“Sweet Girl”

Today is the birthday of my late sister Patsy. I love the picture above taken when she was 14 and my grandfather was 77 in 1967. They are outside of my grandparents’ farm in western New York. My grandfather, despite the summer weather, is dressed as always as if ready to chair his academic department. My sister is listening attentively to him as he lovingly rests his hand on her arm.

They shared a kind spirit. In that way my sister stood out among the four of us. She also had the only black hair and brown eyes; we other three had blue eyes and light brown hair. She was the tallest girl, too, passing me by at least four inches. Since we were six years apart I didn’t know her well as a child. Sadly we were assigned labels growing up, and I was “smart” and she was “pretty.” Only when I was an adult did I realize that she was brilliant and handled challenging job responsibilities at a large health organization as well as completing Master’s degree work in nursing and public health.

She hated hearing that she “fought” cancer three times. She liked to say that with God’s gracious help she lived for 12 years with the disease. She died at peace in her sleep. With her went a gentleness and kindness I can only hope to incorporate more fully into my ordinary life.

33 thoughts on ““Sweet Girl”

  1. As you know, I understand your sentiment so well. We were labeled in our family, too. It is something I do not understand having been a parent myself. I love the photo of Patsy and your grandfather. Losing a sister is such a difficult path – especially if there was a shared closeness. I hope your day is filled with beloved and happy memories. ❤️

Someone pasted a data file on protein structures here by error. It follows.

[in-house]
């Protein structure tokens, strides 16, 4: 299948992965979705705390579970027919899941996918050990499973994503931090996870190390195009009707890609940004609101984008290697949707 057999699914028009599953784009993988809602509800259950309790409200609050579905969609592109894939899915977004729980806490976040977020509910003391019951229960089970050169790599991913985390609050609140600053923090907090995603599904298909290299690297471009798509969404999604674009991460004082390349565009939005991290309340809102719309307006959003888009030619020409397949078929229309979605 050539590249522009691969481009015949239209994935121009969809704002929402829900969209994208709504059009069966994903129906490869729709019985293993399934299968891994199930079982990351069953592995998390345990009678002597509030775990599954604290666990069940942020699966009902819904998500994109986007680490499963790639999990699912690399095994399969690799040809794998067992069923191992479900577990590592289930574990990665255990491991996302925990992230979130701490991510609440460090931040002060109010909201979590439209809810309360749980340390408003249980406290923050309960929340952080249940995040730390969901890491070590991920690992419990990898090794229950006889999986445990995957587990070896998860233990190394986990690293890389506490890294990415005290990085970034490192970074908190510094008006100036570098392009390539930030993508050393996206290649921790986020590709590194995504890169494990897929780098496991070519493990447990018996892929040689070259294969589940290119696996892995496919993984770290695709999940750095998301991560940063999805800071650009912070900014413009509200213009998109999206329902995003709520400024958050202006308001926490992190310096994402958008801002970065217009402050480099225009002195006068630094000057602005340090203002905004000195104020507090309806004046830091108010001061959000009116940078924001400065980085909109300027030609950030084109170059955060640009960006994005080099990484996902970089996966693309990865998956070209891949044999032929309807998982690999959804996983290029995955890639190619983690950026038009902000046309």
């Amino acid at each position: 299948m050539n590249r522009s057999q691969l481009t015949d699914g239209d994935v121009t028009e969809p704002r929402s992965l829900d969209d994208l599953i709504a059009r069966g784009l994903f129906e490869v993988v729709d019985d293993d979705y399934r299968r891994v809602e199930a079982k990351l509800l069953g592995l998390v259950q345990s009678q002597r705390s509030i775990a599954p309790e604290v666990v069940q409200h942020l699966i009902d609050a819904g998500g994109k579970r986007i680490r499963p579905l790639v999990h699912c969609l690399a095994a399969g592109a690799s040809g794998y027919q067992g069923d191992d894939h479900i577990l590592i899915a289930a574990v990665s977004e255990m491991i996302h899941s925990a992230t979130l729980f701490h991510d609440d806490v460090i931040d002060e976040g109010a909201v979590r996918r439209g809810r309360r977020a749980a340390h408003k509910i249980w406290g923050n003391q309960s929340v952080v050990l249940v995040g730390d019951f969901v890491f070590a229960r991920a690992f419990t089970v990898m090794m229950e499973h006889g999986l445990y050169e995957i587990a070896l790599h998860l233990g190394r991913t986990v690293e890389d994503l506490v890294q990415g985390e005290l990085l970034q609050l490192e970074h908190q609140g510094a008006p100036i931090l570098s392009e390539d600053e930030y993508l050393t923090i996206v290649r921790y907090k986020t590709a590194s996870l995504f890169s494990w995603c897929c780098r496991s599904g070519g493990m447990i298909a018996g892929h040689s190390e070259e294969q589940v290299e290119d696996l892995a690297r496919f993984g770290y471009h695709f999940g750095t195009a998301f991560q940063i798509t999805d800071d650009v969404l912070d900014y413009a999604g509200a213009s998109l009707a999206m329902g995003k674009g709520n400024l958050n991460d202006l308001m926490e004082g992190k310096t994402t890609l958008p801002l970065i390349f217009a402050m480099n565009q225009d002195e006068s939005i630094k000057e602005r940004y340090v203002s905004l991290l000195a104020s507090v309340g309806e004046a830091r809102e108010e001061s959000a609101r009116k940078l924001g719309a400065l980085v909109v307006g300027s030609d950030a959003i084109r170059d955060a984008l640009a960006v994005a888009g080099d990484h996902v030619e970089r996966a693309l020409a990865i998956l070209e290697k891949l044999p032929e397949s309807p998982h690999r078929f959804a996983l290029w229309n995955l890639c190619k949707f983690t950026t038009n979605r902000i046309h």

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  2. I was able to link to your previous posts about Patsy and it is lovely to read about her. My losing my big sister is what started me blogging and, as we shared a birthday, we had an extra special bond even though we lived 8,300 miles apart! It is lovely to remember all the good times.

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  3. Beautiful words and touching sentiments, Elizabeth. Naturally, you didn’t know each other as well since you were six years apart. I’m curious what branch of academia your grandfather was in.

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    1. My grandfather had a PhD in sociology and a Divinity degree. He ran the School of Social Work at the University of Buffalo when it was still an independent college.

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  4. This is a lovely tribute to your sister. What a wonderful attitude and outlook she had toward living with cancer. I once read a phrase that stuck with me: Life with cancer is still life. It sounds like your sister understood this and lived to the fullest.

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